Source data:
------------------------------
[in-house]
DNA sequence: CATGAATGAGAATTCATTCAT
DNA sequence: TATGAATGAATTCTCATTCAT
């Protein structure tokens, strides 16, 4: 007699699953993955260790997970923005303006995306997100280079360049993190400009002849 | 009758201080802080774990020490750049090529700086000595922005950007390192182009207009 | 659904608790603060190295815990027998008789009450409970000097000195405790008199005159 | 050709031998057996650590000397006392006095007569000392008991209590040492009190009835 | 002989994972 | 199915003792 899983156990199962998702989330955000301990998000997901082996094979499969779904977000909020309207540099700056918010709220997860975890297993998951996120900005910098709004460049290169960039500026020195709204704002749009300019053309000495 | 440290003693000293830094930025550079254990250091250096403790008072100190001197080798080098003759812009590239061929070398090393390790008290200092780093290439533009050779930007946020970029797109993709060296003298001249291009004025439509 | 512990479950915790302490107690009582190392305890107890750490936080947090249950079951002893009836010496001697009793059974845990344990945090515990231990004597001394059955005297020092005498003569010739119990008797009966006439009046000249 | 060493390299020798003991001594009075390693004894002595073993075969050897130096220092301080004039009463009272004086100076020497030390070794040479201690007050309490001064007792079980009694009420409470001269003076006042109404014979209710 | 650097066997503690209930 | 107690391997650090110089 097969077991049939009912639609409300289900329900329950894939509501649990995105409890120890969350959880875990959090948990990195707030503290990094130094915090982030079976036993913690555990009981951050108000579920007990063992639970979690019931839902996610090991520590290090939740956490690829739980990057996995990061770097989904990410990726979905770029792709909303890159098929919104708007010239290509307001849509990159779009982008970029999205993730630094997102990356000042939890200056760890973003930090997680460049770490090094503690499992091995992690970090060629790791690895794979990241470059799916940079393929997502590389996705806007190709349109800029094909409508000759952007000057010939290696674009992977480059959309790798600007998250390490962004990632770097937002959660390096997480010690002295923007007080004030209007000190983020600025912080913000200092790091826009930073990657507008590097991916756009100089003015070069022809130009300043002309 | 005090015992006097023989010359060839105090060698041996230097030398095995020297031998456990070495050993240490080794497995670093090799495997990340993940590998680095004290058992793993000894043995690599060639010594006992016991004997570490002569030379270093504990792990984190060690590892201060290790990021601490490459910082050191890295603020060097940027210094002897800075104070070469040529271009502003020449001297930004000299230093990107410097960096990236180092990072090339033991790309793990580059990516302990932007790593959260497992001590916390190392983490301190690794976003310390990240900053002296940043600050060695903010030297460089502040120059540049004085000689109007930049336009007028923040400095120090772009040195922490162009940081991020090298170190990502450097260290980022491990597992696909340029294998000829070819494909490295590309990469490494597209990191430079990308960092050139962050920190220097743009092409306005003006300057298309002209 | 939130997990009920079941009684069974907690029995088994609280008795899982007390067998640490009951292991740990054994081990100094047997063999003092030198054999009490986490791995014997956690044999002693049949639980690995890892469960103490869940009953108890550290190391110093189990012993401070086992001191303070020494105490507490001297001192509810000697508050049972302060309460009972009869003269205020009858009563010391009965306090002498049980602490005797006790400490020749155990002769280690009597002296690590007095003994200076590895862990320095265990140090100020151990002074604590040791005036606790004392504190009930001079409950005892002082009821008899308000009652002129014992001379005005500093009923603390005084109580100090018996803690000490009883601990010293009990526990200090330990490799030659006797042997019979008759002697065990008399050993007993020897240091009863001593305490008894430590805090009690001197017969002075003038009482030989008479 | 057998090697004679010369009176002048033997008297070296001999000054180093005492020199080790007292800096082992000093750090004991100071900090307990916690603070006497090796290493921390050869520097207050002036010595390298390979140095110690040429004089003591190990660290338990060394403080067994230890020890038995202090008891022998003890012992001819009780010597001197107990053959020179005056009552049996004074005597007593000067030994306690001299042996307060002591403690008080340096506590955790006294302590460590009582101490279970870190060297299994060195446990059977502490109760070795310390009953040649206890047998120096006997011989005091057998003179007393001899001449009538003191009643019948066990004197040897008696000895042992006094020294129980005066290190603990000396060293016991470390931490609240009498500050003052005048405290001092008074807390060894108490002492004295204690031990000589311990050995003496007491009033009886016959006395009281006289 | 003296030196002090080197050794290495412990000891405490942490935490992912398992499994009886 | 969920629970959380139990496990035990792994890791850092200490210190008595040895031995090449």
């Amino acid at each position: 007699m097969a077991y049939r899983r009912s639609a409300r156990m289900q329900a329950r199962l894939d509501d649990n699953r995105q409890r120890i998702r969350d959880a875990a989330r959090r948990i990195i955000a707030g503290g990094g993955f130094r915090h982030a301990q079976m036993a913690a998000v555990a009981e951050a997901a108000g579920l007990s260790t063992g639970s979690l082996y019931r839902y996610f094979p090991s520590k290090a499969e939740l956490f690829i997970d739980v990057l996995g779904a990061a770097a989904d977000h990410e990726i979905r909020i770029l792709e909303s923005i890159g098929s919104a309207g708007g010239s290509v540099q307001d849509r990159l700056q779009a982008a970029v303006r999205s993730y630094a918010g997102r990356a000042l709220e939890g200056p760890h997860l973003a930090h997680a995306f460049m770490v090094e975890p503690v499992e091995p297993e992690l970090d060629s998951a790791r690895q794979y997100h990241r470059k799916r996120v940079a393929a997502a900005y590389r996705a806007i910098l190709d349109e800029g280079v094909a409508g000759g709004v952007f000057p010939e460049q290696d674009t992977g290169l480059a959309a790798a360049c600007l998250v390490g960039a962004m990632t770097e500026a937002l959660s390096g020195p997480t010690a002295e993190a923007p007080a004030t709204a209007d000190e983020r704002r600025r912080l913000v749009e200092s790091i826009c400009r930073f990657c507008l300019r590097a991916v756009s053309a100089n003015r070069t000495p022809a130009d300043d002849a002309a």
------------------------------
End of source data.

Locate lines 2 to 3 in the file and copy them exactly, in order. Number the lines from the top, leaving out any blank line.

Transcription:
DNA sequence: CATGAATGAGAATTCATTCAT
DNA sequence: TATGAATGAATTCTCATTCAT